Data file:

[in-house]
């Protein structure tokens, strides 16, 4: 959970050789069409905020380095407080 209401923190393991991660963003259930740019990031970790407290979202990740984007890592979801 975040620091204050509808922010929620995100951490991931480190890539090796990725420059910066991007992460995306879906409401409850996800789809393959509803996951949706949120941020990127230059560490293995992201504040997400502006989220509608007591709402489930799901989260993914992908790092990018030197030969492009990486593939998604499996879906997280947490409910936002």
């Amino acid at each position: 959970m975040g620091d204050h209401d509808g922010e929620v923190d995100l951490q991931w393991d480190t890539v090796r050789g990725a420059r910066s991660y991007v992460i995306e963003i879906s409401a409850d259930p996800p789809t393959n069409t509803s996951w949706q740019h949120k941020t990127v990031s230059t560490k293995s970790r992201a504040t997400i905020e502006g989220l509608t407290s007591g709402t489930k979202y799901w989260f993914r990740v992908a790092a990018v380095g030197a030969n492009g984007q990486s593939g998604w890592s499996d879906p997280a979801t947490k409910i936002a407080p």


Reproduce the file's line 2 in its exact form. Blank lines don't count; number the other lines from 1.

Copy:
């Protein structure tokens, strides 16, 4: 959970050789069409905020380095407080 209401923190393991991660963003259930740019990031970790407290979202990740984007890592979801 975040620091204050509808922010929620995100951490991931480190890539090796990725420059910066991007992460995306879906409401409850996800789809393959509803996951949706949120941020990127230059560490293995992201504040997400502006989220509608007591709402489930799901989260993914992908790092990018030197030969492009990486593939998604499996879906997280947490409910936002």